Geographies of the Super-Rich

Geographies of the Super-Rich

Edited by Iain Hay

This timely and path-breaking book brings together a group of distinguished and emerging international scholars to critically consider the geographical implications of the world’s super-rich, a privileged yet remarkably overlooked group.

Chapter 8: The elite countryside: shifting rural geographies of the transnational super-rich

Michael Woods

Subjects: economics and finance, regional economics, geography, economic geography, human geography, urban and regional studies, regional studies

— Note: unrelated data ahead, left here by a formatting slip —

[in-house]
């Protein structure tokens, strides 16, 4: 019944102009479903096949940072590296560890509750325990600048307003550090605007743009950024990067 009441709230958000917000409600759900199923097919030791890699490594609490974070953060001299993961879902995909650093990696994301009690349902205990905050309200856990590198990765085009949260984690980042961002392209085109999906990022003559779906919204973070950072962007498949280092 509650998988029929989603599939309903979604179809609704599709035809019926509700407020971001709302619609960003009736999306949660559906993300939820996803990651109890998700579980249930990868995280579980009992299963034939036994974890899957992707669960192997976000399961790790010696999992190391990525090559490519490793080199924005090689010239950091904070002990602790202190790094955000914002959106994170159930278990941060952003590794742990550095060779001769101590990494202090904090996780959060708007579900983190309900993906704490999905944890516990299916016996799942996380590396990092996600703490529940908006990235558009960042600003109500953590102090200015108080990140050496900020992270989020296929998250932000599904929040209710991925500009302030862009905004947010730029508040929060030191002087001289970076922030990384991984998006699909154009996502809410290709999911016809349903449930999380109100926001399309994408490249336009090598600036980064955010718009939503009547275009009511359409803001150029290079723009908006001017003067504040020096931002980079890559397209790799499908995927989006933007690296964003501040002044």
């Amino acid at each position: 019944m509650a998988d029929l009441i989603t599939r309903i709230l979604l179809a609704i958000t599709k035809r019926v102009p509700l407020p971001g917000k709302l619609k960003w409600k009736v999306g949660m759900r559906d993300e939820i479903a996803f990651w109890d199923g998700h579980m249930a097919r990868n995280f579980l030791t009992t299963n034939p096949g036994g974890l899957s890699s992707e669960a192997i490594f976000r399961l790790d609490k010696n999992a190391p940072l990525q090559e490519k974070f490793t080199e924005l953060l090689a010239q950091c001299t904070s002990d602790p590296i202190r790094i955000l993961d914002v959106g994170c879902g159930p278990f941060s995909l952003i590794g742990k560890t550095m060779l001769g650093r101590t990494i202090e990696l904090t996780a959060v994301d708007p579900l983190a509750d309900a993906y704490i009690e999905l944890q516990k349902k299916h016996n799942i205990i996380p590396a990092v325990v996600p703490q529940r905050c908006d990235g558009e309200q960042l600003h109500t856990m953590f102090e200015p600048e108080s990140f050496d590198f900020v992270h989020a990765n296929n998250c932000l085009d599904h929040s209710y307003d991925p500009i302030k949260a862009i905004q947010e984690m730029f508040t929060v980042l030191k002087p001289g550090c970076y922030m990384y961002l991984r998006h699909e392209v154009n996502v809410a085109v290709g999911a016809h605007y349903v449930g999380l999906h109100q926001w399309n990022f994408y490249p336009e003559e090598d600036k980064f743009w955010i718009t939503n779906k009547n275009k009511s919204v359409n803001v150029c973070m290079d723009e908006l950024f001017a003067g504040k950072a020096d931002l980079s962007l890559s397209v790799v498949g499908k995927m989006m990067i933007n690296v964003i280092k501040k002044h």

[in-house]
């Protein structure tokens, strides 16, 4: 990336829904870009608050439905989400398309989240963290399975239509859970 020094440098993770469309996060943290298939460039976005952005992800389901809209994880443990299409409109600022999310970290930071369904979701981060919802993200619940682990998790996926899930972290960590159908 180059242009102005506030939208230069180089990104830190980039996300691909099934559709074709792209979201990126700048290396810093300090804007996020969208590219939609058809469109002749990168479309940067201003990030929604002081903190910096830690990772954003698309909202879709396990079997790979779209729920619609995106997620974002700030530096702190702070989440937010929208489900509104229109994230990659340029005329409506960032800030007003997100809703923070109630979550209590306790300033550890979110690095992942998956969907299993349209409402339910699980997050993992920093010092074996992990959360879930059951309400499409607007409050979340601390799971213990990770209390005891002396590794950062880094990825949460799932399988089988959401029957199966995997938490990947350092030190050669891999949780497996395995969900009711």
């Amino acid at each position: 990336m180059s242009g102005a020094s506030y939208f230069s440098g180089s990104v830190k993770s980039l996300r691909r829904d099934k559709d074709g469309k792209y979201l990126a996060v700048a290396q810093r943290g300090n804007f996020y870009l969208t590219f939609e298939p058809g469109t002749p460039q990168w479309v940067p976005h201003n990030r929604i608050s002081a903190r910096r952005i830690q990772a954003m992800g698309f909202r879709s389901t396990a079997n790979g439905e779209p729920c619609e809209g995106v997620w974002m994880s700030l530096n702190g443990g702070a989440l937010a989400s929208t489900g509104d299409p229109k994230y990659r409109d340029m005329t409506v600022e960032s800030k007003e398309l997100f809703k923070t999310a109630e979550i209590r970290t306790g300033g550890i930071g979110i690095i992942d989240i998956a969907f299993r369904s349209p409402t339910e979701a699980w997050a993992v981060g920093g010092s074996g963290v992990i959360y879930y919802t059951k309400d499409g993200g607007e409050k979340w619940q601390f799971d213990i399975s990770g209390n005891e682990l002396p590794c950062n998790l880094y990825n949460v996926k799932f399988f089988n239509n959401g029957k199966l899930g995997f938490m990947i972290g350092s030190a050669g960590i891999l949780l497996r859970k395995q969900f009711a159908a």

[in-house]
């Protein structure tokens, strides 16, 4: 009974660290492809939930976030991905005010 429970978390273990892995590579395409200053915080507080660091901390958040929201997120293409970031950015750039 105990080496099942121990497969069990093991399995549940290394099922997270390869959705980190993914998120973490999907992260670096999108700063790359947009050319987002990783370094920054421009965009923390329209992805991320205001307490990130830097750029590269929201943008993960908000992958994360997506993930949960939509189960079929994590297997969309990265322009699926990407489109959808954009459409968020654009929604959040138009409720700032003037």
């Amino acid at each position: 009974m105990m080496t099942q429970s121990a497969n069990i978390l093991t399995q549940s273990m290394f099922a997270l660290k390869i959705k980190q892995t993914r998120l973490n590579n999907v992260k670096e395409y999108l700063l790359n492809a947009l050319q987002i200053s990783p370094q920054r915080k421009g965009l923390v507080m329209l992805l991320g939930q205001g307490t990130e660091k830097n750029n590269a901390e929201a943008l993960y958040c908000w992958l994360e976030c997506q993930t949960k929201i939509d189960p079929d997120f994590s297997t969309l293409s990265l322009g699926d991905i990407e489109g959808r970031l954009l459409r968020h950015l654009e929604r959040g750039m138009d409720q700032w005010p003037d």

The contemporary wave of neoliberal globalization has given rise to a new class of the global super-rich, whose wealth is based on a global web of financial interests, and whose lives are lived transnationally between various homes, offices and retreats (see Hay and Muller 2012). The geographies of this transnational elite have been conventionally closely associated with global cities; Beaverstock (2005) noted that ‘being a member of a transnational elite is fundamentally associated with being embedded within transnational networks, which are both cross-border and highly spatialized in the transnational social spaces of the city’ (p. 246) (see also Beaverstock 2002, 2006; Dunn 2010; Sassen 2001; Sklair 2001). Yet, the very reach and pervasiveness of transnational networks means that the economic and social geographies of transnational elites extend beyond the global city. The rural landscapes of the emergent ‘global countryside’ (Woods 2007), variously function as sites of wealth generation for the transnational rich and super-rich (from farming, mining, energy production and property holdings), and as their playgrounds. Fashionable rural resort areas can act as hubs of transnational elite social space just as much as the gated communities and exclusive clubs of global cities.

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